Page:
Want to get better at photography? Then here’s a quick list of some things you can do right now to start getting better.
Step away from the gear forums and the endless debates over what the best camera/lens is and just use the gear you have. All the online advice in the world is no substitute for getting out there and capturing images.
Get a good tripod and ball head, and use it. Yes, the tripod can be cumbersome at times, but the degrees of freedom it offers you in terms of creative options are worth it. With a tripod, you can capture long exposures that would be impossible to do hand-held. Plus, using the tripod will force you to slow down and think about your shots more.
Learn to shoot RAW. Even if you aren’t a master of post-processing, shooting RAW today means that you’ll be able to have maximum flexibility with your images down the road. Since RAW editing software continues to improve, you’ll be able to use new tools on your old shots and get great results.
Practice zooming with your feet. Use either a fixed focal length lens, or put some gaffer’s tape on your zoom ring. You’ll get a feel for perspective and composition, and it will force you to try new angles.
Get out of Program Mode and tell your camera that you’re in control. Try using Aperture-priority metering to control depth of field. Compare images captured wide-open (low f-number) with those captured while stopped down (high f-number). Use auto ISO if you’re shooting hand-held so that you can get sharp images, or use your tripod for the best results.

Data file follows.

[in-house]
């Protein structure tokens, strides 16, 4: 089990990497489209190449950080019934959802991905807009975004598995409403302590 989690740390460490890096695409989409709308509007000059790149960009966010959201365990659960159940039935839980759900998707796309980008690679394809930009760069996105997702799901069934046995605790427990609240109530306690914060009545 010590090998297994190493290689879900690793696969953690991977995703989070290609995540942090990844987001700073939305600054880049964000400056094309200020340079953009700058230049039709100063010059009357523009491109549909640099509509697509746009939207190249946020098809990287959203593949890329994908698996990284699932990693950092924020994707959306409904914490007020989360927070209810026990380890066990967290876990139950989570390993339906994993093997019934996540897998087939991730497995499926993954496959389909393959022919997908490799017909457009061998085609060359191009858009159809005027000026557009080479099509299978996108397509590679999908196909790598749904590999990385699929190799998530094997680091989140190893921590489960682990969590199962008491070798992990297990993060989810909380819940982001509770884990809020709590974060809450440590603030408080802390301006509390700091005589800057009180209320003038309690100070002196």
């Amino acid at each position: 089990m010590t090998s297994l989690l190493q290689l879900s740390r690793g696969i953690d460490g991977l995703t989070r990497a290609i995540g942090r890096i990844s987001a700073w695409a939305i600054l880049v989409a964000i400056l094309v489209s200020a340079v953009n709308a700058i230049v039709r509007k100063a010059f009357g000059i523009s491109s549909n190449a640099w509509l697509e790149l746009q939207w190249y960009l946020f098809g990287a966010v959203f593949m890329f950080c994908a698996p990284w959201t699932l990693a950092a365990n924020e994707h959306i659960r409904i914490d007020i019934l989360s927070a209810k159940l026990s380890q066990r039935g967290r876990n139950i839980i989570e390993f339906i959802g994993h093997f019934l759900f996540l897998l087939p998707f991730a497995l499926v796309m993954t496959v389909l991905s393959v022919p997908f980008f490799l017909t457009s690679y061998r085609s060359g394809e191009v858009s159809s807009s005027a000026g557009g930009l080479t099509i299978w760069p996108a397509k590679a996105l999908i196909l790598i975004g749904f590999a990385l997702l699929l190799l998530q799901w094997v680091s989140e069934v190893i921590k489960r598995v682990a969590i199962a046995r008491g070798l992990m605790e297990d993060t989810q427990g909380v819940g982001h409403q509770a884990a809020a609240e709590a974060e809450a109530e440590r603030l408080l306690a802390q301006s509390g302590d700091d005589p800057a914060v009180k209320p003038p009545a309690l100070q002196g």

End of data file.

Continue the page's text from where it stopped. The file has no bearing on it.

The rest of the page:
It’s shopping season again, and I want to talk a little about that obsession we have with camera lenses. Often times, you’ll hear, “get the best glass, you won’t regret it.” This is certainly the case in terms of total image quality, but is it practical advice? I mean, there are entire websites devoted to the minutia of MTF charts and brick-wall photos trying to convince us which lenses are the best, and which are marginal. I’ve been thinking about this topic a lot lately, especially when going through my images and examining my gear needs as they have evolved. Continue reading Choosing the glass that’s best for you→
I managed to get the beta of Nikon’s Capture NX-D working again briefly. For some reason, it did not like working with files that weren’t in my home directory (I keep my images on a separate external drive).
Between reader comments and playing around more with the software, I’ve discovered a few more tidbits, some of which I’ve added to my previous post.
Along with the Nikon D4s announcement, Nikon yesterday also announced a long-awaited upgrade to Capture NX2. Called Capture NX-D, this Nikon RAW converter is being offered for download while in beta form. Public beta testing is something Nikon has been reluctant do to in the past, and it’s something I applaud them for. I downloaded the beta of Capture NX-D to see what it would do. Unfortunately, it is clear to me that this new product is more notable for what it lacks than what it offers. Continue reading Nikon Capture NX-D: The end of Capture NX as we know it→
I have a Nikon D800e. It’s an amazing camera and I love using it. Maybe you have one, too. But if you handle the camera based on some of the sage advice offered up around the interwebs, you might be missing out. While the advice, from a pure technical standpoint, might be valid, it might also be causing you unnecessary stress. Let’s take a look at three common technical warnings for D800 users.